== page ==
• The bleeding time test should not be performed in people with extremely low platelet counts, those who are taking anticoagulant medication, and those who have had lymph nodes dissected (for example, breast cancer patients) on the test side (the other arm should be used, if possible).
  • The bleeding time test will leave two small, hairline scars that will be nearly invisible after they have healed. More severe scarring may occur in people who tend to form large scars, or keloids.

Before the Blood Clotting Tests

  • Report to your doctor any medications, herbs, or supplements you are taking. You may be advised to discontinue certain of these agents before the test.

What You Experience

PT, APTT, and platelet count:

  • A sample of your blood is drawn from a vein in your arm and sent to a laboratory for analysis.

Bleeding time:

  • A blood pressure cuff will be wrapped around your upper arm and then inflated so that it feels tight.
  • An area high on your forearm will be cleansed with an antiseptic solution. After it has dried, 1 or 2 small incisions are made in the skin. (Alternatively, 3 small punctures are made with a lancet, or a puncture is made in the earlobe.)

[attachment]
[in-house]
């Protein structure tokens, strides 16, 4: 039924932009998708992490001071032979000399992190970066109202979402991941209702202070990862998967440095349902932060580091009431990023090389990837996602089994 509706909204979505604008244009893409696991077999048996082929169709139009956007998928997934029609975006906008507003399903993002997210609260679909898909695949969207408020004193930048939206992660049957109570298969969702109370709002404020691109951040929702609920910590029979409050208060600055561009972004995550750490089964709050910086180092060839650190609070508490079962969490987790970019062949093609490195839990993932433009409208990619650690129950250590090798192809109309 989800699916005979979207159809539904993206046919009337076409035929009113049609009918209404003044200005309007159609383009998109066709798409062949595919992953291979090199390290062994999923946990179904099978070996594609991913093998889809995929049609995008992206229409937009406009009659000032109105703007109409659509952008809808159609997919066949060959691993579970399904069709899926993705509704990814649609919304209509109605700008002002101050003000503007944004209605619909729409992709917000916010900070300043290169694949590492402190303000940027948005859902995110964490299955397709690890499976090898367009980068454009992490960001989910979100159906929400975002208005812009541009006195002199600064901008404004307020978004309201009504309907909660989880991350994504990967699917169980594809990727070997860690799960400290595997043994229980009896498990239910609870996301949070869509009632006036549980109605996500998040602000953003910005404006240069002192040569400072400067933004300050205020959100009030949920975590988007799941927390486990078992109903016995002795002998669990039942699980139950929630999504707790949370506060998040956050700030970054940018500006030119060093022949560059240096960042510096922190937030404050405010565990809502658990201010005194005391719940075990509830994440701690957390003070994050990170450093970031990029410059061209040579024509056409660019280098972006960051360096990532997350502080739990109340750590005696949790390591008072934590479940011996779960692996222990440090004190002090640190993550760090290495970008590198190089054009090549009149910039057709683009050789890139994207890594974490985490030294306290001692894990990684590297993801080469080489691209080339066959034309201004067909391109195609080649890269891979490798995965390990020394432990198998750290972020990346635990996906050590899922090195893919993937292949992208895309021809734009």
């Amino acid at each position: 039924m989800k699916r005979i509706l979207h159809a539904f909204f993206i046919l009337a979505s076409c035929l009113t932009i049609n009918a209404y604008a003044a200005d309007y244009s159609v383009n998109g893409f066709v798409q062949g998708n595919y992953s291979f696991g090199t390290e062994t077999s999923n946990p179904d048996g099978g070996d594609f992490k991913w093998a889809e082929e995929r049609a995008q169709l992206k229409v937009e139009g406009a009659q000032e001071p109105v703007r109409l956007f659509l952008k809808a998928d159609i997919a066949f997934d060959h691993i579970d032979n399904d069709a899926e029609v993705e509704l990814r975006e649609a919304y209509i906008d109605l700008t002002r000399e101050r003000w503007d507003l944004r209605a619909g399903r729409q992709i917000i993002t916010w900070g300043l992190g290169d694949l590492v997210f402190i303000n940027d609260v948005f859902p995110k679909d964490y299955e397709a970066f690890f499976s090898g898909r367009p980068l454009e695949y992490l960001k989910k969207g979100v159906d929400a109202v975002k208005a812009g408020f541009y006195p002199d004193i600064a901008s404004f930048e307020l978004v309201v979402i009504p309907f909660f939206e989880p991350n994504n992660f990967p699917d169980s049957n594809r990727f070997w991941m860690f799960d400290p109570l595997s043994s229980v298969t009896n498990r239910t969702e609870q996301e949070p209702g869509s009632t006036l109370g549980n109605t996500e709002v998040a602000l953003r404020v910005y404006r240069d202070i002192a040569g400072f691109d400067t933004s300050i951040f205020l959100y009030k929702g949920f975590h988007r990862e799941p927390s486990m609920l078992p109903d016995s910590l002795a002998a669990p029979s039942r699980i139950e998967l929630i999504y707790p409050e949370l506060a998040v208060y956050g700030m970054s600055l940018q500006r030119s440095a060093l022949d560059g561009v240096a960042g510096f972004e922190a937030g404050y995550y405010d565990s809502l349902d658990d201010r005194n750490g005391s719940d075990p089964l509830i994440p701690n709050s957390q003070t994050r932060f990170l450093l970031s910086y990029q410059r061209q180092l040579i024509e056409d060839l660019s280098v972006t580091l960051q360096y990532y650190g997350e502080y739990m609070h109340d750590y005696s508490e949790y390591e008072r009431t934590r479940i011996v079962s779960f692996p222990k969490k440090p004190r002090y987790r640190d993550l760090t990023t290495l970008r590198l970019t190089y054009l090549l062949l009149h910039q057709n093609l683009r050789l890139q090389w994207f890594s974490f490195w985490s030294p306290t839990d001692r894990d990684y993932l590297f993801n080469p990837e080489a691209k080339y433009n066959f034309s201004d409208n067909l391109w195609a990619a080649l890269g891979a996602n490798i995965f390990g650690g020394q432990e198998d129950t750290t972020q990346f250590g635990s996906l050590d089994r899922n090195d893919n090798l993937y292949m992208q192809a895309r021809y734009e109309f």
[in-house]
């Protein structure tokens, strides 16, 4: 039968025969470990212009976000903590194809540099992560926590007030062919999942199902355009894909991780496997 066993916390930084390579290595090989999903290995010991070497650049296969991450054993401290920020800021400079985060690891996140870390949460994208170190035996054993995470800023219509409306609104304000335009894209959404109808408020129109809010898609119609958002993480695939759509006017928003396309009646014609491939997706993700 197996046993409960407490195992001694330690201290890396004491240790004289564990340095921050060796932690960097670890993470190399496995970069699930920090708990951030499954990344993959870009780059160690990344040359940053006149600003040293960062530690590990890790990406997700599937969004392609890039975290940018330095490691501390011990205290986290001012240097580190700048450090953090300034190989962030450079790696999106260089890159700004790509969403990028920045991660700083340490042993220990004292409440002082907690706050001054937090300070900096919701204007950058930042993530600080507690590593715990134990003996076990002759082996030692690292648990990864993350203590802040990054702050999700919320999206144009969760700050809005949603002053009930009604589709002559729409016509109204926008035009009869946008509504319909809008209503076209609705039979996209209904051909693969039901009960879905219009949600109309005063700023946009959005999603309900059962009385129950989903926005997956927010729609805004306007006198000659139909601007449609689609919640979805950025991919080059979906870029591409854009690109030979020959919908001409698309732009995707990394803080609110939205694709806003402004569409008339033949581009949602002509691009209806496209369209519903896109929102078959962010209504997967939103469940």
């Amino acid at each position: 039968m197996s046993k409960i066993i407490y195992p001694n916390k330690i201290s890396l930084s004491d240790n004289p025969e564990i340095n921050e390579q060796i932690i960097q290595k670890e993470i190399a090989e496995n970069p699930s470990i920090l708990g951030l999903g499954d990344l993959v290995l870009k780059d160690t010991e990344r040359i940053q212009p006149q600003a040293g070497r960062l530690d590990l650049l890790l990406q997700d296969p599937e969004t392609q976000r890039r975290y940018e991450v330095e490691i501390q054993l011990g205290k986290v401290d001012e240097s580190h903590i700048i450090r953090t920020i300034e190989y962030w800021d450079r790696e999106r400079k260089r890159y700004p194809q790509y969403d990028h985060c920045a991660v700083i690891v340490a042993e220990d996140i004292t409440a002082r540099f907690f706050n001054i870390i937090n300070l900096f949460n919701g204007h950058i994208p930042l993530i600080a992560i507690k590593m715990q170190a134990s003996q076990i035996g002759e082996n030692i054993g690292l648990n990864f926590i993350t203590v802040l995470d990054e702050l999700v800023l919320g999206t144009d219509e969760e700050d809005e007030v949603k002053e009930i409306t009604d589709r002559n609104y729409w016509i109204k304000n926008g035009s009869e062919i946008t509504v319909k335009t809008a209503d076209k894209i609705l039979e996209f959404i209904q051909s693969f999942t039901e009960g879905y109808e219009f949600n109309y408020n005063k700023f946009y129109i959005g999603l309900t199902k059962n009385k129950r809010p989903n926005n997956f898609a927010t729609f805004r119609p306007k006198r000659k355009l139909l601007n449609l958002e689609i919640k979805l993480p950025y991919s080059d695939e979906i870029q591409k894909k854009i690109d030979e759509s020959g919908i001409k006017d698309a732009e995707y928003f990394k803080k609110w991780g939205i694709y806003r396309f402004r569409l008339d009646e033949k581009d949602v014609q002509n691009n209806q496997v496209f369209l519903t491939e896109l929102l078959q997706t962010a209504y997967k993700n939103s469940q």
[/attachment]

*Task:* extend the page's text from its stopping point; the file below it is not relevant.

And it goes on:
• The examiner will start a stopwatch, and then blot the drops of blood with filter paper every 30 seconds until bleeding stops.
  • The incisions and tightness of the blood pressure cuff may cause some discomfort.
  • The test takes about 10 minutes.

Risks and Complications of Blood Clotting Tests

  • The bleeding time test carries a small risk of excessive bleeding or skin infection. In addition, scars may occur in people who are prone to keloid formation.

After Blood Clotting Tests